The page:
Organisation of python classes and their methods

Paul Rubin no.email at nospam.invalid
Fri Nov 2 19:29:01 CET 2012


Martin Hewitson <martinhewitson at mac.com> writes:
>> you want just ONE method, something like "map"...
> Well, because one of the features that the framework will have is to
> capture history steps (in a tree structure) so that each processing
> step the user does is tracked. So while methods such as abs(), cos(),
> etc will eventually just call a built-in method, there will be some
> house-keeping around them. 

Make the "map" wrapper do the house-keeping.

> turns out that in Python, this is more naturally achieved (I think) if
> each algorithm is implemented as a class, so that each algorithm can
> return its set of supported parameters for validation against the user
> inputs and, ultimately, for inclusion in a step in the history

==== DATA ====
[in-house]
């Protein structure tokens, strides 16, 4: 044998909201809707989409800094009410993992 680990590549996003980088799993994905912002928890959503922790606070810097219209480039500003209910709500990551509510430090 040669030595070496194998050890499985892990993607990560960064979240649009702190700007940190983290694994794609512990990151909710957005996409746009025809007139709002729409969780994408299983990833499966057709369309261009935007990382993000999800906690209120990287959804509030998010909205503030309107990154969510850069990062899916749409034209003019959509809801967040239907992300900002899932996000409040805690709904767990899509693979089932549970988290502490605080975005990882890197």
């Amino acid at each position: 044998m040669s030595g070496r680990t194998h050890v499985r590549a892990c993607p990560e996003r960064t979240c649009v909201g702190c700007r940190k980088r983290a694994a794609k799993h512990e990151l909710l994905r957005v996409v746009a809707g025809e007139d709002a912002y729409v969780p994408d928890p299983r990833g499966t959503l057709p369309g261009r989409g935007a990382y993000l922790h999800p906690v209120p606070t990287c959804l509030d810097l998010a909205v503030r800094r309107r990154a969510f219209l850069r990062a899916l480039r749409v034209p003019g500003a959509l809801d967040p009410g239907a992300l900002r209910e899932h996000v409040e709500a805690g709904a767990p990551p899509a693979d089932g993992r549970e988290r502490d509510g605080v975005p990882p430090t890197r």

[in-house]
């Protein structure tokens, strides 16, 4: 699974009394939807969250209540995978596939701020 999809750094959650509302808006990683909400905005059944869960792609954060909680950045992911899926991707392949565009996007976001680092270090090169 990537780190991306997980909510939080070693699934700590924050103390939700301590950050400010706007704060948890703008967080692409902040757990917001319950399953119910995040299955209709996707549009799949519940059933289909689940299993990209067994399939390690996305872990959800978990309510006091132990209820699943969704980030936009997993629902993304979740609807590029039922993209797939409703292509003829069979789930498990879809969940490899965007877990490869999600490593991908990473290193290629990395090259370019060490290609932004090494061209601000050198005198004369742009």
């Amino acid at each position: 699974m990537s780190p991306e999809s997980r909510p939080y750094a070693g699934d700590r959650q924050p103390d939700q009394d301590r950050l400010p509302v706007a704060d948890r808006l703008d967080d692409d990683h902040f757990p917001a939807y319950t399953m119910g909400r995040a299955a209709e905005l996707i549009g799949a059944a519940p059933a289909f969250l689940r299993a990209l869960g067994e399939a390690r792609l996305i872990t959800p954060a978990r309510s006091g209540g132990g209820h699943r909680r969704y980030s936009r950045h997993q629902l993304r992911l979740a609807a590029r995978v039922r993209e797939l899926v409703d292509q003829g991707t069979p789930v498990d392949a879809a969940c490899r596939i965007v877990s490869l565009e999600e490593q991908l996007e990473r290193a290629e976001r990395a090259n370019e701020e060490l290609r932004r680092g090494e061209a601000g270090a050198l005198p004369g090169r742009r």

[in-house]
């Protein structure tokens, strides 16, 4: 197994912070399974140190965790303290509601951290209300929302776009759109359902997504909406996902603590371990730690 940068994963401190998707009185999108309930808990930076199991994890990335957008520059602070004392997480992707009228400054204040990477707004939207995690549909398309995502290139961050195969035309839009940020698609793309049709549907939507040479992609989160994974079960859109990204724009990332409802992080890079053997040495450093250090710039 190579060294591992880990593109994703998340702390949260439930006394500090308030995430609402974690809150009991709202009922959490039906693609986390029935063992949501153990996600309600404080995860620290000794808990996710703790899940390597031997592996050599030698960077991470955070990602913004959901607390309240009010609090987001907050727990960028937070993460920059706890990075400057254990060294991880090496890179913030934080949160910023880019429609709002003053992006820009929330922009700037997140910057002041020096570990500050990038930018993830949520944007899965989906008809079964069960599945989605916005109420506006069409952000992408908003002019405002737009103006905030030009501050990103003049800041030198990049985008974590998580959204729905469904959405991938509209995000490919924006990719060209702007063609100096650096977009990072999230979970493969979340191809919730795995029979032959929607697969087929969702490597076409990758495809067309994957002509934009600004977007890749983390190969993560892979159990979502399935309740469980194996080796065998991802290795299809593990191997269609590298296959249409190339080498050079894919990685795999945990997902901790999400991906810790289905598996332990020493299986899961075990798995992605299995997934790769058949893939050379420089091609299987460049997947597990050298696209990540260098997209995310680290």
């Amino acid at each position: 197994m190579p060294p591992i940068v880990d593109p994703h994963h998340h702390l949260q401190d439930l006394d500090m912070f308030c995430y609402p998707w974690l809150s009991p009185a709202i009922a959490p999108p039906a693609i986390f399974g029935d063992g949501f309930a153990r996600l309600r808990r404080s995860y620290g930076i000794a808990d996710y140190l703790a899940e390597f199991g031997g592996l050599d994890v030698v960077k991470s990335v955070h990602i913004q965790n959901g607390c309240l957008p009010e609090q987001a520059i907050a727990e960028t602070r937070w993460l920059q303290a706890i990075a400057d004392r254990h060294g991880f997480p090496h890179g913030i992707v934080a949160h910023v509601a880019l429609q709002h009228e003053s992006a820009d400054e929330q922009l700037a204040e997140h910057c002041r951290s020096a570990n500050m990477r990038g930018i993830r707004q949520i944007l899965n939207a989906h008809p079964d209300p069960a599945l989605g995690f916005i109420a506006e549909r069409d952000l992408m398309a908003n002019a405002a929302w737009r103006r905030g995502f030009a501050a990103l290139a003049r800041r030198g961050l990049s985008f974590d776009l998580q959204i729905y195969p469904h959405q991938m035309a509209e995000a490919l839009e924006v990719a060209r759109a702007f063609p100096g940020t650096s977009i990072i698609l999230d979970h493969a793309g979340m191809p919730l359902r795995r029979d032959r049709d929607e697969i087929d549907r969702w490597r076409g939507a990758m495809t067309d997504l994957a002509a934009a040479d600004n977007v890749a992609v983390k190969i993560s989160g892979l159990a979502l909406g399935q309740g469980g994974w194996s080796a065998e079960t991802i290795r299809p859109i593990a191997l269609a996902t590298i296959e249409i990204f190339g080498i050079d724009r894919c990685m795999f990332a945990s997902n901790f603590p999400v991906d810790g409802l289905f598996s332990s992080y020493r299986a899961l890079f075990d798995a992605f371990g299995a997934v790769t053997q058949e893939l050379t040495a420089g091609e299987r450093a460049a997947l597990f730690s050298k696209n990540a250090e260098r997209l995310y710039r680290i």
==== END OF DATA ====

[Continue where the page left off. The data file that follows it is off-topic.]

> tree. Since most of that infrastructure will turn out to be
> boiler-plate code, it would make sense to have an algorithm base
> class, which all other algorithms (abs, cos, etc) will inherit
> from. 

That sounds like over-use of classes and inheritance.  It's probably
easiest to just use a dictionary with functions in it (untested):

    from collections import namedtuple
    Ts_func = namedtuple('Ts_func', ['name', func, 'doc', 'validate'])

    all_funcs = {}
    def add_func(name, func, doc, validate):
       all_funcs[name] = Ts_func(name, func, doc, validate)

    add_func('abs', abs, 'absolute value', lambda x: True)
    add_func('acos', math.acos, 'arc cosine', lambda x: abs(x) <= 1)
    ...

You can then look up any of these entries and pass it to your map method.


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